2-1 - Book Review: Dresden Files 1 - Storm FrontJim Butcher
Roc Publications

Harry Dresden is the best at what he does. Well, technically he’s the only at what he does. So when the Chicago P.D. has a case that transcends mortal creativity or capability, they come to him for answers. For the “everyday” world is actually full of strange and magical things—and most of them don’t play well with humans. That’s where Harry comes in. Takes a wizard to catch a—well, whatever. There’s just one problem. Business, to put it mildly, stinks. So when the police bring him in to consult on a grisly double murder committed with black magic, Harry’s seeing dollar signs. But where there’s black magic, there’s a black mage behind it. And now that mage knows Harry’s name. And that’s when things start to get…interesting. Magic. It can get a guy killed.

I admit, I’m not really much for trying out new things when it comes to my literary pursuits. That’s not to say that I’m not open to checking out a new (to me) author, or genre type. It’s just that, left to my own devices, I usually gravitate to the familiar writers and authors that populate my overloaded bookshelf. It normally takes someone I know strongly urging me to look into a new author to get me hooked. Such was the case for this Dresden Files series.

I knew the Dresden Files was a series of books prior to being made into a short-lived Sci-Fi television series (that was before the channel became SyFy). Having never seen the television show, let alone checked out the books it was based on (my television watching habits are pretty much the same as my reading habits…also, I didn’t have cable), it wasn’t until now when I started reading the series. And even then, it took one of the Exalted Geeks lending me his collection—fifteen novels and one collection of short stories—to get me to start doing so. Which lead me to have to do some major reshuffling of this year’s reading cue. The rest of the Doctor Who novels are just going to have to wait a few weeks, I’m afraid.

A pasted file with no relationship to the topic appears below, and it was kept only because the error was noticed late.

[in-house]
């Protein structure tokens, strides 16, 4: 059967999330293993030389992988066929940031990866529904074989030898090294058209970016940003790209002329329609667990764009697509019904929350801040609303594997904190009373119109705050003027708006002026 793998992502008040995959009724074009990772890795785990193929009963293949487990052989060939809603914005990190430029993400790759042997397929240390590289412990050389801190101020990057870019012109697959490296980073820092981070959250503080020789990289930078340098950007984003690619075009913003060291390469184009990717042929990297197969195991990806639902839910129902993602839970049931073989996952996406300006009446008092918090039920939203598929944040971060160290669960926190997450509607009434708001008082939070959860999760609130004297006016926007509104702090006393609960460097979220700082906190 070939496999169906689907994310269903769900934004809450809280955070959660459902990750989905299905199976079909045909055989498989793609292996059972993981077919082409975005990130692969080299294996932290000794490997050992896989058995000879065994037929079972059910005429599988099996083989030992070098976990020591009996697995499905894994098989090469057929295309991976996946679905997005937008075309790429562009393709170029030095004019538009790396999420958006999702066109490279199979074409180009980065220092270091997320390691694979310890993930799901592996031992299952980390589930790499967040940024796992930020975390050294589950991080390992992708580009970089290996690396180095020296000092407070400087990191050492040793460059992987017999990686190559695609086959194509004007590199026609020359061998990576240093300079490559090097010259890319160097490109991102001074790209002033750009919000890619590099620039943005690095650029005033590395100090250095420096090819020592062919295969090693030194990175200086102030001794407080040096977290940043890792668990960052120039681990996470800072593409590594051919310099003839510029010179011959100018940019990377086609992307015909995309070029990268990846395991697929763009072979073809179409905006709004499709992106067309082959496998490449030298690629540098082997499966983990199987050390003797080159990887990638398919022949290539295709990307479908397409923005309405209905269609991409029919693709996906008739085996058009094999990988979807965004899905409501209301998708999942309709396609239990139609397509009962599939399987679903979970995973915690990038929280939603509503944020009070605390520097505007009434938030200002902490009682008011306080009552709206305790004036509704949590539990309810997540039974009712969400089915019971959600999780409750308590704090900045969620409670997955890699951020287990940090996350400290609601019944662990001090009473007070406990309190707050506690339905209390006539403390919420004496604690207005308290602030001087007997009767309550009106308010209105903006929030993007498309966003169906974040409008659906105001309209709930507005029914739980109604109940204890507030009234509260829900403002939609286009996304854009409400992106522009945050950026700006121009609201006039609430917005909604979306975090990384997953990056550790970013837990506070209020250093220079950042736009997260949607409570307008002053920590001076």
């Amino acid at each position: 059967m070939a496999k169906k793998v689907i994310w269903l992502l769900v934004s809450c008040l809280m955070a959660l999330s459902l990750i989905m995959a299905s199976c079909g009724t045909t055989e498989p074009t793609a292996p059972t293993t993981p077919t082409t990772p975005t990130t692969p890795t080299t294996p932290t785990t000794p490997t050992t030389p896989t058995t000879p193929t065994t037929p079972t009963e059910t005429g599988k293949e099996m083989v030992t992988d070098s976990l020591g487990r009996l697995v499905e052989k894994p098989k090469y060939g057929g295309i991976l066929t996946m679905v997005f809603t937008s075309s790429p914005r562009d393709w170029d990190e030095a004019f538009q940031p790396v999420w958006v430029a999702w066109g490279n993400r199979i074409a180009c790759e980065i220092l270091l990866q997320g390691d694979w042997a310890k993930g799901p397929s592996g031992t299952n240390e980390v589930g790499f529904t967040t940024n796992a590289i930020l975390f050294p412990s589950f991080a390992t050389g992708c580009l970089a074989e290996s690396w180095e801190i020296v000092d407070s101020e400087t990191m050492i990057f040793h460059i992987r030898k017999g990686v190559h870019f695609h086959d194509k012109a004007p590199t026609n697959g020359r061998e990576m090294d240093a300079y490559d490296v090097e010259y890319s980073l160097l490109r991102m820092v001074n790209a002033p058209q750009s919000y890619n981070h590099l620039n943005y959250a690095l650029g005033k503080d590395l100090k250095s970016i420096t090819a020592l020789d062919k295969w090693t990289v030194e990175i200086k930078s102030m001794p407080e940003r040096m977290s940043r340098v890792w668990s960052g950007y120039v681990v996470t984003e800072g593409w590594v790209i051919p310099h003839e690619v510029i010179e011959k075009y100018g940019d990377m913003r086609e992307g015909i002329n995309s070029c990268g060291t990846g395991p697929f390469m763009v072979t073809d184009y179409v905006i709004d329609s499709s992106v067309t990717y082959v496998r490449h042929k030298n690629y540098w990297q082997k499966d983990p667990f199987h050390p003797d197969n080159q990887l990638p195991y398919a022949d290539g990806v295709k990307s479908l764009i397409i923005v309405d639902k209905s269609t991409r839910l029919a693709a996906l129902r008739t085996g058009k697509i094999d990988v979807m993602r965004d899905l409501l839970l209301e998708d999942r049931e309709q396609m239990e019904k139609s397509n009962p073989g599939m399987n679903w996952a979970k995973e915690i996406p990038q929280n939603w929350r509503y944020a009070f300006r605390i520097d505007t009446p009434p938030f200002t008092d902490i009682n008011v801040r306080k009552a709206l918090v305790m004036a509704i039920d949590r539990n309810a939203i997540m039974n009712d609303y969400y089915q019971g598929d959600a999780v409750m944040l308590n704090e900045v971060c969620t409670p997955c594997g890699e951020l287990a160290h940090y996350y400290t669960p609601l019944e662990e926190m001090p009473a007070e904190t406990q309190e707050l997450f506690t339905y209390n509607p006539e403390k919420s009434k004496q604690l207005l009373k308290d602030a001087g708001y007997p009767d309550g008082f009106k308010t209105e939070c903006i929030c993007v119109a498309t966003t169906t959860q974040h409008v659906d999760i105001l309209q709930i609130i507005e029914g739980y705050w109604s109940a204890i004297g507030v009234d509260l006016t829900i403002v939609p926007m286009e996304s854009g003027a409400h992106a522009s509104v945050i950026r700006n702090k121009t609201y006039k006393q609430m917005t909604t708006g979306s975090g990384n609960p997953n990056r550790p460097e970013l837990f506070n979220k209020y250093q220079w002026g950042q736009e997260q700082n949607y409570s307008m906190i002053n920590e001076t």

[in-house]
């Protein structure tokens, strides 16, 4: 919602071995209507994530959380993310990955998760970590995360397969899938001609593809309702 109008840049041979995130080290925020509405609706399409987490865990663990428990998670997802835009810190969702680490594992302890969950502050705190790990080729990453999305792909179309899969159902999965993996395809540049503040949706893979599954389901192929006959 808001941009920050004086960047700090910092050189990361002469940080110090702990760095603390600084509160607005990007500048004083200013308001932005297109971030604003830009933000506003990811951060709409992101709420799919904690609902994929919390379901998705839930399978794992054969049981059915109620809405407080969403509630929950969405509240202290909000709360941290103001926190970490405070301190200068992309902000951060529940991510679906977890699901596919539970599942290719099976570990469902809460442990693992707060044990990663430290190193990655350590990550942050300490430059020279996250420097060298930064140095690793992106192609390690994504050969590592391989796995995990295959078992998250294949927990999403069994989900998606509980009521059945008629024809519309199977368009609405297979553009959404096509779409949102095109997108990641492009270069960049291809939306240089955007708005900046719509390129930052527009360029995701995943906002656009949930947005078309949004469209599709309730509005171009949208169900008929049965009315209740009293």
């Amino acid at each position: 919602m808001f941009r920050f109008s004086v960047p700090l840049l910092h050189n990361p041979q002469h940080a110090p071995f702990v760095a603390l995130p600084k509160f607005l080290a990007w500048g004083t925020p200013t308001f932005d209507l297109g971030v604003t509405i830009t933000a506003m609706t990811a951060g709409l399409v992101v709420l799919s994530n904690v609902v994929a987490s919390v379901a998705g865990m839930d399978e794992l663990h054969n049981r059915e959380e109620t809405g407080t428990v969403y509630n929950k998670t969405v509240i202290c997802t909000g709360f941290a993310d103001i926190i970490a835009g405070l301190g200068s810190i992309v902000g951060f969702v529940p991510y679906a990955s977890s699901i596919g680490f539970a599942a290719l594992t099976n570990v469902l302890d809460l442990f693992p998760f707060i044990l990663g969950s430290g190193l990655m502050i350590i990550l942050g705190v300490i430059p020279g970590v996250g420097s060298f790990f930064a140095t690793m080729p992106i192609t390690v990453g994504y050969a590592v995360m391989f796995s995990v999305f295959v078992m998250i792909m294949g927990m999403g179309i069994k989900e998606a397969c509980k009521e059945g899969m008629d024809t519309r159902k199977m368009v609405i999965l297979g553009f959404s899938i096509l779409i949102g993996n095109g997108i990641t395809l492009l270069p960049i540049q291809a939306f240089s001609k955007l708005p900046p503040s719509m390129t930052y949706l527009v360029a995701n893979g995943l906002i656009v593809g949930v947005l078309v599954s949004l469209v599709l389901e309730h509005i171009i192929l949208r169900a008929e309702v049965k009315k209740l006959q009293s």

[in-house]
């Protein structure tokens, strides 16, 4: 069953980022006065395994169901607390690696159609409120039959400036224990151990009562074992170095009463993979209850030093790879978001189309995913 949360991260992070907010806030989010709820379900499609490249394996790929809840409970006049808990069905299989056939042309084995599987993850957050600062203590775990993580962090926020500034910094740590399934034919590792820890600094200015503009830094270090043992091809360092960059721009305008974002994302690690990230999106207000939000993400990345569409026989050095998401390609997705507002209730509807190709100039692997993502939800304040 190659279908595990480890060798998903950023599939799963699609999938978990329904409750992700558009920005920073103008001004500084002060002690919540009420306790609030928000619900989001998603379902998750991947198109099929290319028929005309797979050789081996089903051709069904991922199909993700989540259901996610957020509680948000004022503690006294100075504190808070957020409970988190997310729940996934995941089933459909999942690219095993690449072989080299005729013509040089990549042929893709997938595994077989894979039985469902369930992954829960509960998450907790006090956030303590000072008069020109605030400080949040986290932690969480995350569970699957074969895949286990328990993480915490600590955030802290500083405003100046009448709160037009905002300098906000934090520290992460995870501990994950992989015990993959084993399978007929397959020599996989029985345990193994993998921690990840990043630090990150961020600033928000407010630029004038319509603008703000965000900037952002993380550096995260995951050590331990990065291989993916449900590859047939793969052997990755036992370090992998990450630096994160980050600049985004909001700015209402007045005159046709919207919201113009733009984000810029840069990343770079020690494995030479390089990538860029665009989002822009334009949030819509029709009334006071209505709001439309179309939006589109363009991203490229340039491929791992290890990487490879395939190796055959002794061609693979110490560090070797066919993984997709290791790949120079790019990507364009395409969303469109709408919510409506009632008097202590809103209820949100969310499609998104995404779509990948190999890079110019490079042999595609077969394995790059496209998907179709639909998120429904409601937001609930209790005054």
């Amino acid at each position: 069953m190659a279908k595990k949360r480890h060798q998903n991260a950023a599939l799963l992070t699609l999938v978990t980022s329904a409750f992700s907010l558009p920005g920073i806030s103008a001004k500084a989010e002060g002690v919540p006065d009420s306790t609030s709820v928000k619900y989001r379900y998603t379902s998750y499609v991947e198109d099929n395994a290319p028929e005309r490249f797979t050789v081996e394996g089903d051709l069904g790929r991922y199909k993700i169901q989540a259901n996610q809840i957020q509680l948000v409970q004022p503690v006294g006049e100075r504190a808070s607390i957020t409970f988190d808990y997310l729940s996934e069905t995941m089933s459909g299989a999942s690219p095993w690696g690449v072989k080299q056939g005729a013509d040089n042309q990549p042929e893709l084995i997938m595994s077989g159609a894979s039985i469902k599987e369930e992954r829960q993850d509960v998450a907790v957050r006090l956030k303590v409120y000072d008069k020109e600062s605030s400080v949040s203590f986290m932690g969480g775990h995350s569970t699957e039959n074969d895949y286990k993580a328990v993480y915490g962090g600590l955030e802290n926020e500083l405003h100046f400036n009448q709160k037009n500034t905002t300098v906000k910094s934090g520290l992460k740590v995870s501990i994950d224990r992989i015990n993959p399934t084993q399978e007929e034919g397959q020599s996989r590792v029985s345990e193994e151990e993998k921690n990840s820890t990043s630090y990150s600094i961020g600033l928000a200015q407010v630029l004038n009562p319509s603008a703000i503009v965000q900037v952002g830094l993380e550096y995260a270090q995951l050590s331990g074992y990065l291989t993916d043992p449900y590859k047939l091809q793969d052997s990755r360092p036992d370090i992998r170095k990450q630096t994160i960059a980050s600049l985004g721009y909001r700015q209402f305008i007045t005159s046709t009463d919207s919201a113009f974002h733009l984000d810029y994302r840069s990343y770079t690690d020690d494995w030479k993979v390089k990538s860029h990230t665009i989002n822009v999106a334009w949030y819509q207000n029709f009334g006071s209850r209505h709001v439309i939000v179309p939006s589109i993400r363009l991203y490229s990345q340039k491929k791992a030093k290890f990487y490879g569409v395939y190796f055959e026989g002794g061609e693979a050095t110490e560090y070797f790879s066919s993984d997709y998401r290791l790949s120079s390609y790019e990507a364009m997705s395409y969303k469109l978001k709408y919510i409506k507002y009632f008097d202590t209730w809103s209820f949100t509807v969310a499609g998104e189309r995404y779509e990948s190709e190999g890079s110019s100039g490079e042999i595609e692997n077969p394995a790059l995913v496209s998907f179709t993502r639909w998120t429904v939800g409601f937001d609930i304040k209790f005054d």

Anyway, the first novel of the Dresden Files series—Storm Front—introduces us to the character of Harry Dresden, a young-ish and brash wizard (with hawkish good looks) that makes his living as a private investigator of the supernatural. Business is kind of slow, when one day he gets a couple of hits: first by a lady who wants Dresden to look into her husband’s possible obsession with the occult and wizardry, and then from the Chicago police department to investigate a murder involving an associate of a local mob boss and the escort he hired that night, both with their hearts exploded out of them in the throes of passion. Seems there’s a rogue wizard taking out certain people in fantastically nasty ways. And while Dresden closes in on the suspect, he also has to contend with the employer of the slain mob enforcer, the various magic-based hits the rogue wizard is throwing at him (like an acid-spitting demon, for instance), a rather cantankerous Lieutenant from the police department investigating the murders, all the while being dogged by a probation officer from the White Counsel of wizards to keep an eye on him due to previous…shall we say, unavoidable circumstances. Yeah, this doesn’t make things easy for the guy.

Overall, as the introduction of the world of Harry Dresden, it wasn’t too bad. My understanding is that Jim Butcher wrote this as a response to what the teacher of a writing class he was taking said about formula stories:

When I finally got tired of arguing with her and decided to write a novel as if I was some kind of formulaic, genre writing drone, just to prove to her how awful it would be, I wrote the first book of the Dresden Files.
— Jim Butcher in “A Conversation With Jim Butcher”, 2004

And then he got published, and continued to write the books. Hilarious. As far as the story, though, Storm Front is a pulp noir wrapped in a dark urban fantasy with its tongue set firmly in its cheek. If you’re familiar with the Anita Blake Vampire Hunter series, then this is nothing new. I’ve heard may people say that the series doesn’t really pick up until after the third book or so, but to be up front…I’ve read worse than this. Way worse. It held my interest, had some nice twists and turns, and if I had any kind of complaint, it would be that it’s a bit heavy on disposition. But then, this is the first book, and told in first person. Again, I’ve read (and personally written) way worse than this.

So, would I recommend reading The Dresden Files? Yeah, I would. Do I recommends starting at the beginning? Well, yeah, because having read all of them last year (and just now getting to the reviews), while the explanation of the whole setup is always touched on, it’s just easier to keep track of all the stuff going on. And Storm Front is a good place to start. Naturally.